1. You bet. I only started using my phone two years ago after moving far off the grid and not wanting to pay hundreds of dollars to get land line stretched out here.

  14. Not THIS consumer. Some days, I don’t even pick up my phone, much less unlock it. And if I DO unlock it, I’m not looking at ads.

  15. Just search “Dangers of cell phones” and learn about the conditioning, the radiation EMF dangers, etc.

    You want a phone you can carry, get a $15 flip phone from Walmart and a 30 bucks a month service from Verizon. You can call and receive and can send texts with some difficulty from the lack of a keyboard. Good way to “come down” off the Jonesing.

  16. Meh.

    Since I’ve stopped wearing a watch, I use my phone to see what time it is. I guess, over the course of a day, that could come to a lot of uses, but big deal.

  17. This is fantastic news. Once the government nationalizes social media and the internet, then they can better protect citizens through strict monitoring. GPS, microphone, and camera should be enabled at all times by law; anyone caught breaking that law should be thrown in prison.

  18. Much ado about nothing. People have compulsive little habits, and fidget with stuff.

    Years ago I read about a similar study with people who wore watches. Many people compulsively looked at their watches several times an hour, and when asked seconds later what time it was, had to look at their watch to answer.

    Try it yourself for fun. When you see someone look at their watch, ask them what time it is. Chances are they’ll look at their watch again.

    The technology may have changed, but human behavior is what it is. Who would have thought people would spend money on fidget spinners?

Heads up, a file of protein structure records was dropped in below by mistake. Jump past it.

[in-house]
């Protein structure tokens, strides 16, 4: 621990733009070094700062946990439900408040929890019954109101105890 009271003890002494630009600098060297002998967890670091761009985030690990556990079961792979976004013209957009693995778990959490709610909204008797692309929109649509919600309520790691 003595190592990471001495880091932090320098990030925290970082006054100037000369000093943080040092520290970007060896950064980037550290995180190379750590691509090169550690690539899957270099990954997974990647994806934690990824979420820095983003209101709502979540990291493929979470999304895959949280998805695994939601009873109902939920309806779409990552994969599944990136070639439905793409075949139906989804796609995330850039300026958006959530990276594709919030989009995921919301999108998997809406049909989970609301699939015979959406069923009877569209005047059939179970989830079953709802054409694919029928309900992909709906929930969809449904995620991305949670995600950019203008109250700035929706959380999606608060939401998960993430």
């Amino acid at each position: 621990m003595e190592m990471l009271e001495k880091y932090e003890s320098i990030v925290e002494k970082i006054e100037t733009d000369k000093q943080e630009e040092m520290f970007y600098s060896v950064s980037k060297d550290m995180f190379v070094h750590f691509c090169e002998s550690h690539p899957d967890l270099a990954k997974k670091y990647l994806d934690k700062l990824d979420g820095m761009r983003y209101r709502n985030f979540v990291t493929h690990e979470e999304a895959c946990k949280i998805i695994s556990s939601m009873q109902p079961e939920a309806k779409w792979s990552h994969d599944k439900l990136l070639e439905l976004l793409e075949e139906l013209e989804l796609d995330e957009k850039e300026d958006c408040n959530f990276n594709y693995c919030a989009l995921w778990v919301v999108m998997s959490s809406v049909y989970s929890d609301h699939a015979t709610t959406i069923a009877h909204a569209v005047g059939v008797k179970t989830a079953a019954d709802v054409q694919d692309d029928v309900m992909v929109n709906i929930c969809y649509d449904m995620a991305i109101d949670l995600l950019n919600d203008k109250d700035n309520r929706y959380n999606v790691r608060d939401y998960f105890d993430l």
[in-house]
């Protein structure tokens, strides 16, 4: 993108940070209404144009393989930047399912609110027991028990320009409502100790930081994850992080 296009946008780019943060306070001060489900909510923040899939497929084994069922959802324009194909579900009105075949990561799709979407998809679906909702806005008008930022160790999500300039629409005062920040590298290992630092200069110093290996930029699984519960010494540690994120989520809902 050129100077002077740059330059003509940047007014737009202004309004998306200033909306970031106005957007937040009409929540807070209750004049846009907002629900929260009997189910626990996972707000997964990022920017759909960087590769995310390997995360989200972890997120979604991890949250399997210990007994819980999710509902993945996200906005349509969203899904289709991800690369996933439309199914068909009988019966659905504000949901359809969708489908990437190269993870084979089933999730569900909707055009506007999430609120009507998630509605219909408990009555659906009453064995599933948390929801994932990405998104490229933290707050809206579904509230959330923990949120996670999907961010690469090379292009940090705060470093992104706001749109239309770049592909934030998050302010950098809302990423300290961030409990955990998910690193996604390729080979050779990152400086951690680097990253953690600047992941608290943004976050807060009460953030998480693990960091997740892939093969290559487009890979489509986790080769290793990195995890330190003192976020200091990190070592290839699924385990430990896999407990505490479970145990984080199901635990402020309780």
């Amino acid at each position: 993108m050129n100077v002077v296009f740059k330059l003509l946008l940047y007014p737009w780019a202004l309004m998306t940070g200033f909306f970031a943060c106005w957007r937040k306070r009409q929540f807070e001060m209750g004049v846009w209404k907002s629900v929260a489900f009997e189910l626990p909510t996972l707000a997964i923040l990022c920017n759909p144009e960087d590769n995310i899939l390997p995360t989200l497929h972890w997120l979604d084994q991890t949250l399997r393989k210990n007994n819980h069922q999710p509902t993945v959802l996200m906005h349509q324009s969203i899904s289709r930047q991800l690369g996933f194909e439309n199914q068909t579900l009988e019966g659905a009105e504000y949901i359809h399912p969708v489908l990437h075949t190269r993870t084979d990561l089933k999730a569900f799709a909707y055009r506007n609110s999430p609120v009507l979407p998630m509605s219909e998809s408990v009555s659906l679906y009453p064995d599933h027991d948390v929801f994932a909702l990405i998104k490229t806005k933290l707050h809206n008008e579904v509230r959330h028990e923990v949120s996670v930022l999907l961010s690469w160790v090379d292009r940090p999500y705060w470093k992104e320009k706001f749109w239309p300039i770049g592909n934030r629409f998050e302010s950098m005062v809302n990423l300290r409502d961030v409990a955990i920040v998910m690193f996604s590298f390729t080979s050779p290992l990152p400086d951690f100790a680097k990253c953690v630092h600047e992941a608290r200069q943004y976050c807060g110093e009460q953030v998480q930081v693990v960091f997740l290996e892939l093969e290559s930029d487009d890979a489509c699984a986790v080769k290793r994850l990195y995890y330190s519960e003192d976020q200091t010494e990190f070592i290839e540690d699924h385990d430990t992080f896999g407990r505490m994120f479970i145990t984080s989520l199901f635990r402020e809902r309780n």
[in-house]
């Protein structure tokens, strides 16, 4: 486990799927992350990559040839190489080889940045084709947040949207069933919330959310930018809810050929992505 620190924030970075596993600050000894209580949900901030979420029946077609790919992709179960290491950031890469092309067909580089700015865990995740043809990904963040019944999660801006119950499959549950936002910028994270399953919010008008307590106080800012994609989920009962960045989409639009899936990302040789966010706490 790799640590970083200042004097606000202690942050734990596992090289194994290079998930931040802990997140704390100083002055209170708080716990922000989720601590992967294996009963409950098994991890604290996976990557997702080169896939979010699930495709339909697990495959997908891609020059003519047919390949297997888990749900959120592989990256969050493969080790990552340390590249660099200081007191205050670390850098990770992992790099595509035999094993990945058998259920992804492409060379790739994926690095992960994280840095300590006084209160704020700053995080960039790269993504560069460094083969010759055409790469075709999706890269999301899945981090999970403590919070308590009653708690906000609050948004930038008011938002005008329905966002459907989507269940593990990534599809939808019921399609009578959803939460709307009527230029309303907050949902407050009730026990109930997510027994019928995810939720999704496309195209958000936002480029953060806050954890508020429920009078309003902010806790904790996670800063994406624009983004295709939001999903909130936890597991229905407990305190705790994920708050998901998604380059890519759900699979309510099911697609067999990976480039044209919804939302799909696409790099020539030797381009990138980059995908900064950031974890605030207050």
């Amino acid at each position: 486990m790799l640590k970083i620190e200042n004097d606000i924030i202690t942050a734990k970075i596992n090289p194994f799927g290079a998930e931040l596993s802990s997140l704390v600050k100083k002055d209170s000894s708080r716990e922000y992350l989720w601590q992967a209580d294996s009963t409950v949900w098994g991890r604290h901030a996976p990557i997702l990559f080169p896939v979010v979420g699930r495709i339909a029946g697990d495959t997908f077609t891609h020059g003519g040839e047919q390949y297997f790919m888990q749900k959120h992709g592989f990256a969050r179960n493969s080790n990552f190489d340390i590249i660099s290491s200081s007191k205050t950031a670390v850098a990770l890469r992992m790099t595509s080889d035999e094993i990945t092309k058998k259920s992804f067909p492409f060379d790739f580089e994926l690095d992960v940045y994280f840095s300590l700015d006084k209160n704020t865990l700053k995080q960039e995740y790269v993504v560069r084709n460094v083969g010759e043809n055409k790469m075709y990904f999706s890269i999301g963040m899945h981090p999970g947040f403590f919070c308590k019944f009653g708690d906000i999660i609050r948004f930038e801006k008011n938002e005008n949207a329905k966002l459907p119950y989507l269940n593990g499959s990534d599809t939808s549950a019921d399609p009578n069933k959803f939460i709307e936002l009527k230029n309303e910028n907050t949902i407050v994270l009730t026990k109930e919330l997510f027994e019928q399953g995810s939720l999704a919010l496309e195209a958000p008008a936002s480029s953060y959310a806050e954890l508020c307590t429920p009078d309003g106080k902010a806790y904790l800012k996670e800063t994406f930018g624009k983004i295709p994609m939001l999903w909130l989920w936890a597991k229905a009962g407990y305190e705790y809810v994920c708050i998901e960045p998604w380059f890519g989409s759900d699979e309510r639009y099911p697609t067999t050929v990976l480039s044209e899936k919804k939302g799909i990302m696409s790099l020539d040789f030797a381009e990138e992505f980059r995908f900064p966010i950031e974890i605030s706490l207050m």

19. More addictive than heroin, cocaine, crack or meth.

    And every time you use it you get stupider and slower.

    Cell phone brain damage is epidemic.

  20. Diversity is a strength! (non whites moving into white places Only)
    Open Borders! (for white populations Only)
    Noone is Illegal! (where white people live Only)

    “Diversity is our strength” translates to “White people are our weakness”

    Thats how we know Anti racist is code for Anti white
    Thats how we know Diversity is code for White Geno Cide

  21. I wouldn’t know. I have a Tracfone flip phone that I carry for emergencies, when I need to call for help. I never answer any incoming calls or read any texts. I don’t give out the number. If someone wants to contact me they have my email address. I will never own a smart phone. I pay less than $10 per month for the service I have.

  22. No need to constantly check on what others are doing or saying. Why do you care so much? Kill you cell phone and live life to fullest.

  23. sure they are no more than a lap top or a desk top! but like all addictions you just need to balance your schedule of use! smartphones have become necessary for work and home life. the only land lines are now used for printers and even that will be gone because of wifi. technology always outpaces humans! in the 70’s i rarely read anything, today i read every day at 59. i rarely play games with apps or on the computer. the only good addiction i got was a drive to read more! it’s a trade off. like drugs weak minded people can become addicted on anything!

  24. Gee, I’m glad I’m not the only one who sees the want to pick up an object 50 times a day as something akin to a mental disorder. If you did something like that 20 years ago, you would be committed and monitored in a mental hospital facility and probably drugged up until the doctors figured out why you are a freak.

  25. It’s true, I’ve noticed that I keep doing it! Well I just got my first smartphone, a hand me down 5c. Just got a X this week and I can’t stop f-ing with it. Maybe I’ll get a girlfriend to put my fingers on and open…

  26. “Perhaps the oddest finding was that seven percent of Brits were unable to identify that “app” was short for “application.”

    Maybe that’s because seven percent of Brits don’t know the meaning of the word “application.”

  27. Very similar to how email was when it was the only game in town. People couldn’t go to the bathroom in the middle of the night without checking their email. Same thing, different name; move along, nothing to see here. Intelligent life doesn’t exist here.